If the talk shows and newspaper letter pages are any indication,
fewer and fewer ordinary British Columbians seem to be buying Clark’s message. Public opinion towards Clark ranges from lukewarm to hostile as far as the tough talk on salmon is concerned.
“Premier prattles on while the Americans and Ottawa make real progress on saving salmon stocks” was the Vancouver Sun’s headline on the Washington state agreement. Clark’s vulnerability is easily explained: critics say the provincial government has a dismal record in areas where it has jurisdiction to actually help preserve salmon stocks. Provincial cutbacks have already slashed millions of dollars from the budget for policing loggers whose forestry practices cause increased soil runoff into spawning rivers, with disastrous effects on salmon reproduction rates. And environmentalists allege that Victoria has obstructed every effort Ottawa makes towards reducing the West Coast salmon fleets, a key element of any lasting conservation effort.
All of which makes it hard for the province to legitimately criticize the federal government. Last month, Ottawa pledged $400 million to buy back fishing licences, train unemployed fishermen and restore fish habitat. That West Coast salmon recovery program,
along with the push for new conservation agreements with the Americans, stand as two of the cornerstones of Anderson’s approach. But the hardest decisions he has had to make on the job have been closing fisheries.
In that regard the minister—who on the day of his swearing in said his priorities would be “conservation, conservation, conservation”—has broken with the tradition established by so many of his predecessors. When department scientists discovered that stocks of northern cod off Newfoundland had fallen to dangerously low levels in the 1980s, they warned ministers to make drastic cuts in catch quotas—or risk wiping out the cod altogether. Yet Tom Siddon and Bernard Valcourt, who both held the post in Brian Mulroney’s government, were only willing to inch catch quotas back slightly. The tough decision was left to their fellow Tory, Newfoundlander John Crosbie, who, in 1992, finally shut the East Coast cod fishery altogether. ‘Too often in the past political pressure took priority over caution and scientific advice,” he contends.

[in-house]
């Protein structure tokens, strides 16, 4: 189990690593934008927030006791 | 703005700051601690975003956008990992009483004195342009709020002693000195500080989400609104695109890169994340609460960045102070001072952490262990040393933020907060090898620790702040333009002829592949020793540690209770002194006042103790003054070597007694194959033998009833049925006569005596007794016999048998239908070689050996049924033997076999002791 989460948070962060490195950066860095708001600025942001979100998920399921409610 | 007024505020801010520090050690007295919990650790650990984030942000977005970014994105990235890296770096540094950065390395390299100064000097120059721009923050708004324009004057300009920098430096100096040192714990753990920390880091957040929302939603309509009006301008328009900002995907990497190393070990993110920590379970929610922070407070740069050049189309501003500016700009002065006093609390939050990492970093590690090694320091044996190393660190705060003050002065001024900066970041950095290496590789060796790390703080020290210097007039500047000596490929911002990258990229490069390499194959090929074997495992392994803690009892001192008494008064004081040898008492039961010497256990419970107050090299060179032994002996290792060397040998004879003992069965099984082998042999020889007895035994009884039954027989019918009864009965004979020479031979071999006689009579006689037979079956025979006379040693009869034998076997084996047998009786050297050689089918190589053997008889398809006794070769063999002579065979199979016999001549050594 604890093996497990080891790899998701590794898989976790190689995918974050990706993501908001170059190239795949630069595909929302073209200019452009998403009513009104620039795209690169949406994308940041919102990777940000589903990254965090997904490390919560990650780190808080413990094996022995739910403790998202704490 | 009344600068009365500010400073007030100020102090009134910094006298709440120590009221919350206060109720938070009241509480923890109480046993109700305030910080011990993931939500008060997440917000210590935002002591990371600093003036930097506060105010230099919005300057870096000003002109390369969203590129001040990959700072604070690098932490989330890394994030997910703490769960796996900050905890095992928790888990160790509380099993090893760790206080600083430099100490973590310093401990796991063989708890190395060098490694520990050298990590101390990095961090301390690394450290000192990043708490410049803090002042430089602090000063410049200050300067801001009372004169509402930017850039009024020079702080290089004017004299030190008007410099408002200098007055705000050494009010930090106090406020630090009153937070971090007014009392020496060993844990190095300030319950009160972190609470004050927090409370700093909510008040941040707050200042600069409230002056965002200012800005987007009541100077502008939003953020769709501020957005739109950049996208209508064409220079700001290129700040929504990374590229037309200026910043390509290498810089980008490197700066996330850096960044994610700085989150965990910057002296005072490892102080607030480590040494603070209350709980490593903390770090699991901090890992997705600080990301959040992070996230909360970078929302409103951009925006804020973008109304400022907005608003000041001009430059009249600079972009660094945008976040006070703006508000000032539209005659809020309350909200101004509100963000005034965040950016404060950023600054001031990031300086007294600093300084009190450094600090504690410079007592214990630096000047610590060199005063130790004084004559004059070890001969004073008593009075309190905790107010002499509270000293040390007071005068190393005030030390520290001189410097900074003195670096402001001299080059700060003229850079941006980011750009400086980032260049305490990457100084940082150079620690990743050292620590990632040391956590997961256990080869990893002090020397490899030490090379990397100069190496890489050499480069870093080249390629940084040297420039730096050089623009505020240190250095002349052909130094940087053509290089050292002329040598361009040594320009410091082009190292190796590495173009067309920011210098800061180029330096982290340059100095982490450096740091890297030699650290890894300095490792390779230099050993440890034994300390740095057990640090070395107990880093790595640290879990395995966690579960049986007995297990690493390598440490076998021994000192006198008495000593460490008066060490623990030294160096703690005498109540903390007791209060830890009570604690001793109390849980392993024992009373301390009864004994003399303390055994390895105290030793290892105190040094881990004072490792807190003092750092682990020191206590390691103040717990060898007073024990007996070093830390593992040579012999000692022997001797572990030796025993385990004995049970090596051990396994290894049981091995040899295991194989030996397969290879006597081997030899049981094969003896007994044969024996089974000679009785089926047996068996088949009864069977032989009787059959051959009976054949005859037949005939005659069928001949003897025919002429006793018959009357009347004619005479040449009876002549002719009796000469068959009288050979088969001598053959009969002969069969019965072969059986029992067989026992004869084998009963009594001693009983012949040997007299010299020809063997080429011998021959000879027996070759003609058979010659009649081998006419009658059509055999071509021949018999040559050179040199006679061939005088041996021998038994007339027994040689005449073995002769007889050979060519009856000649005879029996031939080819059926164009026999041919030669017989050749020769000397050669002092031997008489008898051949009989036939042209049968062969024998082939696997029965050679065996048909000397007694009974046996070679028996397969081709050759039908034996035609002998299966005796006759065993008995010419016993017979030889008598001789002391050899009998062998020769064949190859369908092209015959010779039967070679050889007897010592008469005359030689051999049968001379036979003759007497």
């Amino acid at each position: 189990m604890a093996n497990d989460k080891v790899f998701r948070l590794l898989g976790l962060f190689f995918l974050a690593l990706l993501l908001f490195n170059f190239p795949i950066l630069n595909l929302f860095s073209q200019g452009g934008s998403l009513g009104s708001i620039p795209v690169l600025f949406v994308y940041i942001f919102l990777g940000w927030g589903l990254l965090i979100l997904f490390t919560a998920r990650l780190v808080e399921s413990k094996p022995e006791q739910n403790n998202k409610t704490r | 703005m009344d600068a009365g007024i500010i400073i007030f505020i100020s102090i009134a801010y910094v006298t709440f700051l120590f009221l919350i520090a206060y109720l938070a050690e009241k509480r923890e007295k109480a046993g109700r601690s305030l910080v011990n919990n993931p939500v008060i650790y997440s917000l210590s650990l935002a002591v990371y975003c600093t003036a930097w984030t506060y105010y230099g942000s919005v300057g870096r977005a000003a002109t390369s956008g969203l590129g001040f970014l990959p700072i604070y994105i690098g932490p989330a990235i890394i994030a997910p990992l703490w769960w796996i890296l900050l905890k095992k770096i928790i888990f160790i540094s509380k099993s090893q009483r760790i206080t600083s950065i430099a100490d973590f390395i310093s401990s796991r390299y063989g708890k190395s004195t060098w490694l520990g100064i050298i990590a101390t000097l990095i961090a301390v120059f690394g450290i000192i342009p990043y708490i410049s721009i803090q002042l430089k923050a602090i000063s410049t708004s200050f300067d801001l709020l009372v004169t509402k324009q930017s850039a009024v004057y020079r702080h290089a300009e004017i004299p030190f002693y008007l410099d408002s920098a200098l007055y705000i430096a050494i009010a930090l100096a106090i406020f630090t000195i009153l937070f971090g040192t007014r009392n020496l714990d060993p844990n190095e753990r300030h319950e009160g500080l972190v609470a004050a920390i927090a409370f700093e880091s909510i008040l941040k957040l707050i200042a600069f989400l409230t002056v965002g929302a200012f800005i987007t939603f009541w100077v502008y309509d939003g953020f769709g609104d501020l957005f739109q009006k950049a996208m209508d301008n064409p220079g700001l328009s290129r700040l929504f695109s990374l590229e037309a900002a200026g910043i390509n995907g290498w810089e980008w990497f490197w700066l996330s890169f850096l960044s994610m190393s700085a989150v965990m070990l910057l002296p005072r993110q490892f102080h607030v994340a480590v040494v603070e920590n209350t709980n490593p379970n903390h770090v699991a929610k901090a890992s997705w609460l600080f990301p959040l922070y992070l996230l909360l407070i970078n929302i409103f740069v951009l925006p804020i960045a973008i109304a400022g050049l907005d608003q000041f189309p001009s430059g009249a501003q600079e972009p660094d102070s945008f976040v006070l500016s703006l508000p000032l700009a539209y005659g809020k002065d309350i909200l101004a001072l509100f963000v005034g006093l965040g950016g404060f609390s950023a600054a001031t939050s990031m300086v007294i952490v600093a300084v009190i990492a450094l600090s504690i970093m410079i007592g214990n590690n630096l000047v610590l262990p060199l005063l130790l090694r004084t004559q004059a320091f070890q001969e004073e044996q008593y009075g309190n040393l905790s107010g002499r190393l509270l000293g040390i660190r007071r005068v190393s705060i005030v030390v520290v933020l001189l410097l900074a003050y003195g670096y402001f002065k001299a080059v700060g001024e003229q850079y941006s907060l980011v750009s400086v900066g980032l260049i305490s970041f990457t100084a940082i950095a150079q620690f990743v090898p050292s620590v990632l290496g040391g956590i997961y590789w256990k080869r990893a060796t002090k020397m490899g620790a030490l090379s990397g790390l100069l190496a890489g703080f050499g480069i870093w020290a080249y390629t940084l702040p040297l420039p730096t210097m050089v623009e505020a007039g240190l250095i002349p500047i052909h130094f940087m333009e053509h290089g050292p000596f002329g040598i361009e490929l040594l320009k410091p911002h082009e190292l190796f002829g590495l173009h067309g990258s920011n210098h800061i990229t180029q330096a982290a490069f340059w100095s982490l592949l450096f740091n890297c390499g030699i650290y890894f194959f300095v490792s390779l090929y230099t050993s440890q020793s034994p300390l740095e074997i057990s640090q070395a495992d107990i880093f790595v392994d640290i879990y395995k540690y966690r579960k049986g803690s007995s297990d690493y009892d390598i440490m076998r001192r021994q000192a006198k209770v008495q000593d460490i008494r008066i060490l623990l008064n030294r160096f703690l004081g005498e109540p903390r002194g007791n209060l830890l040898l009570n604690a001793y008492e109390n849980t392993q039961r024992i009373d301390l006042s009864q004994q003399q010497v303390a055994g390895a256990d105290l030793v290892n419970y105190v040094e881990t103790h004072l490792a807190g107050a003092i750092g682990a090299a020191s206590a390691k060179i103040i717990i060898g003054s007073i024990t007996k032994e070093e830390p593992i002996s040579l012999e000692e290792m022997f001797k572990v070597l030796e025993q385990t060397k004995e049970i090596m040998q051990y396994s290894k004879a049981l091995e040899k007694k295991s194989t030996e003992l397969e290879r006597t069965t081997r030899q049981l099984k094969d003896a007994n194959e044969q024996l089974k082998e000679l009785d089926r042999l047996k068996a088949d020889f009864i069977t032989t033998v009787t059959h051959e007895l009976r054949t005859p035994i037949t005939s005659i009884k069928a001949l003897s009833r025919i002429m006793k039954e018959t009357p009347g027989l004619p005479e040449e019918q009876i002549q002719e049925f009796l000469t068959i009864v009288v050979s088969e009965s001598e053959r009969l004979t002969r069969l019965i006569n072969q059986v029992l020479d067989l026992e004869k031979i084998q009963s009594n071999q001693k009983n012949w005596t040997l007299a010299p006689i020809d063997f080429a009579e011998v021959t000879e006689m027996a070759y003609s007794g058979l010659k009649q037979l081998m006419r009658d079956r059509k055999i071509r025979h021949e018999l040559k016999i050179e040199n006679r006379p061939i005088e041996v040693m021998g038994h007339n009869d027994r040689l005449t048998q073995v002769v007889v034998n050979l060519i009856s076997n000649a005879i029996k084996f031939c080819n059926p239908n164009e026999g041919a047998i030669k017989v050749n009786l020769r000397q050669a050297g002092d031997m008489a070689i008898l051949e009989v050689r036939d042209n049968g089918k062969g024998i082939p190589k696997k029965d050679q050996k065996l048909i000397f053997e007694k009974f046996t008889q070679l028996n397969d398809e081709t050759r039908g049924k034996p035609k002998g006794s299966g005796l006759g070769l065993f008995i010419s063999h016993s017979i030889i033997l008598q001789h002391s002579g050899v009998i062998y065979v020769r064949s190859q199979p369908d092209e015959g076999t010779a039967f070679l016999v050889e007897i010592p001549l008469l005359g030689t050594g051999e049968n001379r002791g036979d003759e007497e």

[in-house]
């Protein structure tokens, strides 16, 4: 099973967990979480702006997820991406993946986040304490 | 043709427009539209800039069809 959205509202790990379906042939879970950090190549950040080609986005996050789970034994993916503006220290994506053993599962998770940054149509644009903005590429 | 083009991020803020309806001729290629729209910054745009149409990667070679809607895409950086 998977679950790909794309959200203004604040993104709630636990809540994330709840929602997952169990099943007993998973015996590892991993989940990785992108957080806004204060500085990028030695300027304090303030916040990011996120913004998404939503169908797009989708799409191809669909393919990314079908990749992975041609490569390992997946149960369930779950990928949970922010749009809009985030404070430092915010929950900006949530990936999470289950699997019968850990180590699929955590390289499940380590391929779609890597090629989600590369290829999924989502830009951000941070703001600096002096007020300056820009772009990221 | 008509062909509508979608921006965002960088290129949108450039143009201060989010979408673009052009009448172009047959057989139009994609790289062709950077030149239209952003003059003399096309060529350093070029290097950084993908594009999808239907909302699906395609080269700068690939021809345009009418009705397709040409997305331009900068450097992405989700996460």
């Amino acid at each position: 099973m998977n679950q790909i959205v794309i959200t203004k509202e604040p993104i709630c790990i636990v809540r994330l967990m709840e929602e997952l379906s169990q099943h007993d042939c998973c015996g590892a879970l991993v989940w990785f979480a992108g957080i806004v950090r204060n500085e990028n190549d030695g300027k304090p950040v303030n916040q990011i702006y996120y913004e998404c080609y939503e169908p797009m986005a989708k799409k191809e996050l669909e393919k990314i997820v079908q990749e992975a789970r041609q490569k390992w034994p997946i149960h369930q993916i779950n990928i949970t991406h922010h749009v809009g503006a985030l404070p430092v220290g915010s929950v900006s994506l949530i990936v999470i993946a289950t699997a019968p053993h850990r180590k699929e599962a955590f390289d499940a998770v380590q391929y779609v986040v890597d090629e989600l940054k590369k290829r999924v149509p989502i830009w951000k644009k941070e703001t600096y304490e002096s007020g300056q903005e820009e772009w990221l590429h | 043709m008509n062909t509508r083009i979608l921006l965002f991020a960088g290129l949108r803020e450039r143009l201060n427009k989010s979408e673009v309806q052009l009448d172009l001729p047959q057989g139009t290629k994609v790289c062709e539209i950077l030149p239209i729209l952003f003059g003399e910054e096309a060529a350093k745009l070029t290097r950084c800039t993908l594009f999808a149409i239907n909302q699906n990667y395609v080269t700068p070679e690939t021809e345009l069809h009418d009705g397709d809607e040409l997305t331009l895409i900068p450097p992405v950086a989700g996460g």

Anderson says that will never happen on his watch. His environmentalist bent may be politically astute, but it is also rooted in his own background. An outdoorsman and angler, the former B.C. Liberal leader also helped prepare a major report on the 1989 Exxon Valdez disaster while working as an environmental consultant. Since taking over the federal job 13 months ago, he has shut the Labrador commercial salmon fishery, resisted calls to fully reopen the East Coast northern cod fishery, and found himself demonized in Prince Edward Island after his department increased the
minimum size for landed lobsters—all in the name of conserving stocks.
But his toughest test is in his home province, where he is the Chrétien government’s chief political minister.
The spitting match between British Columbia and Ottawa has been nasty— and personal. Clark alleges that Anderson has sold B.C. fishermen out to the Americans. Anderson says the B.C. premier is a mouthpiece for the leaders of the provincial fishing organizations. Throughout, Anderson sticks to playing the plodding, earnest friend of the fish, avoiding the bait of Clark’s most outrageously hostile remarks. “Anderson has the courage to make the tough decisions,” stresses Patricia Gallagher, director of Simon Fraser University’s science and continuing studies department. “For a politician that is not an easy thing to do.”
Can it last? Breaking the stalemate with Alaska is critical. Canadian anger over alleged U.S. overfishing was the flash point for the blockade by Canadian fishermen of the American ferry in Prince Rupert—a confrontation Anderson does not want to see repeated. “Clark,” he says, “does not seem to understand that co-operation and negotiation are the only ways to deal with the United States and to preserve the salmon.” Subdued as they might sound, for Anderson those are fighting words.
The story you want is part of the Maclean’s Archives. To access it, log in here or sign up for your free 30-day trial.
Experience anything and everything Maclean's has ever published — over 3,500 issues and 150,000 articles, images and advertisements — since 1905. Browse on your own, or explore our curated collections and timely recommendations.WATCH THIS VIDEO for highlights of everything the Maclean's Archives has to offer.